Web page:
Practical analysis for investment professionals

active management


Alpha Wounds: Short-Termism

Short-termism is a major alpha wound that hurts the performance of active investment managers. Short-termism leads to higher trading costs, makes it harder to properly evaluate the management of businesses, imposes time constraints that prevent investment strategies from reaching full flower, and increases bias. New research demonstrates this pressure is coming from clients rather than from investment managers themselves.

UK Active Fund Managers: Analyzing Their Value

Every day investors are inundated with noise — almost all of it irrelevant — about what they should do. Then, when there really is something important — information that will genuinely help you achieve better returns — it often gets drowned out. Such is the case with a recent study on the merits of active fund management.

Better Investment Consulting Is Long Overdue

Active managers consistently fail to earn their fees year after year. What can change this pattern of repeated failure? Ron Surz, president and CEO of PPC, Inc., weighs in.

Why Hasn’t Active Investing Outperformed Passive Investing in Recent Years?

The results of our latest CFA Institute Financial NewsBrief poll reflect the tug-of-war between the two camps in the long-running active vs. passive debate.

Alpha Wounds: A Lack of Diversity in the Human Resources Portfolio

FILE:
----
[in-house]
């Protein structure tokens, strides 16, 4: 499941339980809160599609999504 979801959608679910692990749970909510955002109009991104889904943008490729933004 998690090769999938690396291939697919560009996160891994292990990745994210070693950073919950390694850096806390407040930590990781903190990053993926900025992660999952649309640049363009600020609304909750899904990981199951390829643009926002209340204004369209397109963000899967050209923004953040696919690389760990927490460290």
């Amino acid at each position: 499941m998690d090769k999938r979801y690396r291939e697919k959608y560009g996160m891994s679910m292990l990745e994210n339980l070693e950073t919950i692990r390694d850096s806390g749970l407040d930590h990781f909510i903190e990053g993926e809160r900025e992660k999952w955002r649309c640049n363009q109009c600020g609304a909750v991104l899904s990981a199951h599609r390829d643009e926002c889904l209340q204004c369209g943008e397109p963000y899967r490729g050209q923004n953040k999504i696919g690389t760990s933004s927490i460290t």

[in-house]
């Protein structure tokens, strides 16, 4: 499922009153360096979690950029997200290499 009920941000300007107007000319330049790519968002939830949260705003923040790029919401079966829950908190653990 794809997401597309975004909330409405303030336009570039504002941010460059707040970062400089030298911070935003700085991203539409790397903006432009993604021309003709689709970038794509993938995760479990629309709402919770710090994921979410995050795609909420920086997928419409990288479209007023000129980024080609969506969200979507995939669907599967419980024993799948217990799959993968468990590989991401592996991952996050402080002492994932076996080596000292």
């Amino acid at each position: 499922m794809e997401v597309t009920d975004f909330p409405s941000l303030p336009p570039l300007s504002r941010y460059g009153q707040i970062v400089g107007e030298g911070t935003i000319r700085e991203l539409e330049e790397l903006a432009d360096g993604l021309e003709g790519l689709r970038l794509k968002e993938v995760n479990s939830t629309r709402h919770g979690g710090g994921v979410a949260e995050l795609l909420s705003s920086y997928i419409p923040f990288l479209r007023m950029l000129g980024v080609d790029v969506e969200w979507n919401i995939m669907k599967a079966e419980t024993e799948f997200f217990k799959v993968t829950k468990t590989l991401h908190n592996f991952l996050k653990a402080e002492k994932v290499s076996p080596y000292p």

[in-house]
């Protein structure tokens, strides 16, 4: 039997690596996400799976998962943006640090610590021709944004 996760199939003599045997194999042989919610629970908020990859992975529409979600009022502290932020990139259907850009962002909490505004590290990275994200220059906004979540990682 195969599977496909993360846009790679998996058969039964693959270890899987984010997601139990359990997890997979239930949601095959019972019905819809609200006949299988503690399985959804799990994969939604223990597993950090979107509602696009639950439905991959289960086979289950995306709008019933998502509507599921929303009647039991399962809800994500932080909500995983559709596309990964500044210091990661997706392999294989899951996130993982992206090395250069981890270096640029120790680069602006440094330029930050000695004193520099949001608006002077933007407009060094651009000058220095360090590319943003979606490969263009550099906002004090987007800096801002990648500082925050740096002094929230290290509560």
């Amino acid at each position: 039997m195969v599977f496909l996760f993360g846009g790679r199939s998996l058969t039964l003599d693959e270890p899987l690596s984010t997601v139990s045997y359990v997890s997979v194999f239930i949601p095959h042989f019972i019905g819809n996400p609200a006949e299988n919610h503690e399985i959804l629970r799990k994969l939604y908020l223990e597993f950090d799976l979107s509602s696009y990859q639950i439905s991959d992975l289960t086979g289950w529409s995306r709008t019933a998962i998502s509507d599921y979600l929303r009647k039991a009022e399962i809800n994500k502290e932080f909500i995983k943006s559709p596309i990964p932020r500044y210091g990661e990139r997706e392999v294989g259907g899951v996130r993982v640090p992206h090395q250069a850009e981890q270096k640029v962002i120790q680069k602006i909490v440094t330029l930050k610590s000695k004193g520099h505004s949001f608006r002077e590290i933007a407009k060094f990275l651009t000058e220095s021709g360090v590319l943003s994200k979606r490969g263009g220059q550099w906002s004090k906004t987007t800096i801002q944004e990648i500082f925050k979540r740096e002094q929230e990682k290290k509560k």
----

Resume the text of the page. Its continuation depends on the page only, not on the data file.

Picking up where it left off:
Investment managers believe in diversifying their portfolio of investments, but what about their human resources portfolio?

Alpha Wounds: Benchmark Tail Wags the Portfolio Management Dog

Active management is under siege from many corners. Yet many of these alpha wounds are self-inflicted. Chief among them is benchmark idolatry.

Forum: The Future of Active Management

The travails of active managers in recent years have been well-chronicled. Their poor collective performance has led investors to flee actively managed funds for passive products and others to question their relevance. To better understand the challenges facing active managers today, the industry’s response to those challenges, and the likely future state of the industry, CFA Institute is hosting an online forum as part of its Future of Finance initiative.

13F Watch: In Defense of Active Share

The poor performance of active management has been well chronicled of late but the active fund management industry is not going down without a fight. Apologists have been quick to point to artificially low interest rates as one factor dragging down the collective returns of stock pickers. Index huggers — those managers with low tracking error funds and almost no hope of outperforming their benchmark after fees — are also to blame. In response, active managers are pointing to their “active share” — a measure of how much a portfolio’s holdings differ from those of its benchmark — and research that suggests funds with the highest active share do indeed beat their benchmarks. A review of just-filed quarterly 13F reports reveals that some of the most prominent fund managers truly embrace their role as active portfolio managers.

Betting with Buffett: Seven Lean Years Later

Standing seven years into a 10-year wager with Warren Buffett that hedge funds would outperform the S&P 500, we sure look wrong, says Ted Seides, CFA. What follows is an assessment of why, and an outlook on where to go from here.

Beating the Market: Four Mistakes to Avoid

Active management is a tough gig. But knowing what does not work at least gets investors a step closer to finding their own secret sauce. Here are a few suspicious approaches some active managers pursue. Rather than adding alpha, these are more like illustrations of how not to beat the market.



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